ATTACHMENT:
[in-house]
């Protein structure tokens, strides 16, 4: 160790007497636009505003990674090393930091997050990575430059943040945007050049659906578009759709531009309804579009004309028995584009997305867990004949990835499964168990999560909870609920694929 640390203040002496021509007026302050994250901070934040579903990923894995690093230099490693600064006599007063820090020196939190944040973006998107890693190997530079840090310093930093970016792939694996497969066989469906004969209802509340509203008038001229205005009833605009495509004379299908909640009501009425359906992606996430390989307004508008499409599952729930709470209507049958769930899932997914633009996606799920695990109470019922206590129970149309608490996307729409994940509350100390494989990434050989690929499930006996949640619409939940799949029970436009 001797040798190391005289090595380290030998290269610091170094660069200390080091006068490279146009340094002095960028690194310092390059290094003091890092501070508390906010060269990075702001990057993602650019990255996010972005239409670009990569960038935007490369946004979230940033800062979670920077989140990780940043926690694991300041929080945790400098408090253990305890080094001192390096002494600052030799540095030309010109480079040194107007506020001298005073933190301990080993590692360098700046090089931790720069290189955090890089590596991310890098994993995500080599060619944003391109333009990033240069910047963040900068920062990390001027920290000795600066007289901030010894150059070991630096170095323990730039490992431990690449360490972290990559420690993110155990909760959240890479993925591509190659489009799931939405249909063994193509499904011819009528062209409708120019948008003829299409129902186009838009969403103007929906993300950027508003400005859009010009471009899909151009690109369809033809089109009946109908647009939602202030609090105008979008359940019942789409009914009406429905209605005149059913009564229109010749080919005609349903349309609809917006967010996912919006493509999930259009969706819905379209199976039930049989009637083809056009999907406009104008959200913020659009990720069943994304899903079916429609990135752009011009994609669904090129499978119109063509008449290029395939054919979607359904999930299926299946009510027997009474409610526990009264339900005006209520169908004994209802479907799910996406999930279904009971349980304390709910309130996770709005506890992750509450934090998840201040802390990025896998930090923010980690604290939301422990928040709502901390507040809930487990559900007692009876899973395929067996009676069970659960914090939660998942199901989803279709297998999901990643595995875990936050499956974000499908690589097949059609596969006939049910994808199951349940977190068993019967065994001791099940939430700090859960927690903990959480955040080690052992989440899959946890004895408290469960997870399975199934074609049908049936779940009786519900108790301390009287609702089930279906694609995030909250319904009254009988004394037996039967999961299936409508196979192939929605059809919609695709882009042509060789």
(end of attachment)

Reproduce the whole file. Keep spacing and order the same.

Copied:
[in-house]
């Protein structure tokens, strides 16, 4: 160790007497636009505003990674090393930091997050990575430059943040945007050049659906578009759709531009309804579009004309028995584009997305867990004949990835499964168990999560909870609920694929 640390203040002496021509007026302050994250901070934040579903990923894995690093230099490693600064006599007063820090020196939190944040973006998107890693190997530079840090310093930093970016792939694996497969066989469906004969209802509340509203008038001229205005009833605009495509004379299908909640009501009425359906992606996430390989307004508008499409599952729930709470209507049958769930899932997914633009996606799920695990109470019922206590129970149309608490996307729409994940509350100390494989990434050989690929499930006996949640619409939940799949029970436009 001797040798190391005289090595380290030998290269610091170094660069200390080091006068490279146009340094002095960028690194310092390059290094003091890092501070508390906010060269990075702001990057993602650019990255996010972005239409670009990569960038935007490369946004979230940033800062979670920077989140990780940043926690694991300041929080945790400098408090253990305890080094001192390096002494600052030799540095030309010109480079040194107007506020001298005073933190301990080993590692360098700046090089931790720069290189955090890089590596991310890098994993995500080599060619944003391109333009990033240069910047963040900068920062990390001027920290000795600066007289901030010894150059070991630096170095323990730039490992431990690449360490972290990559420690993110155990909760959240890479993925591509190659489009799931939405249909063994193509499904011819009528062209409708120019948008003829299409129902186009838009969403103007929906993300950027508003400005859009010009471009899909151009690109369809033809089109009946109908647009939602202030609090105008979008359940019942789409009914009406429905209605005149059913009564229109010749080919005609349903349309609809917006967010996912919006493509999930259009969706819905379209199976039930049989009637083809056009999907406009104008959200913020659009990720069943994304899903079916429609990135752009011009994609669904090129499978119109063509008449290029395939054919979607359904999930299926299946009510027997009474409610526990009264339900005006209520169908004994209802479907799910996406999930279904009971349980304390709910309130996770709005506890992750509450934090998840201040802390990025896998930090923010980690604290939301422990928040709502901390507040809930487990559900007692009876899973395929067996009676069970659960914090939660998942199901989803279709297998999901990643595995875990936050499956974000499908690589097949059609596969006939049910994808199951349940977190068993019967065994001791099940939430700090859960927690903990959480955040080690052992989440899959946890004895408290469960997870399975199934074609049908049936779940009786519900108790301390009287609702089930279906694609995030909250319904009254009988004394037996039967999961299936409508196979192939929605059809919609695709882009042509060789």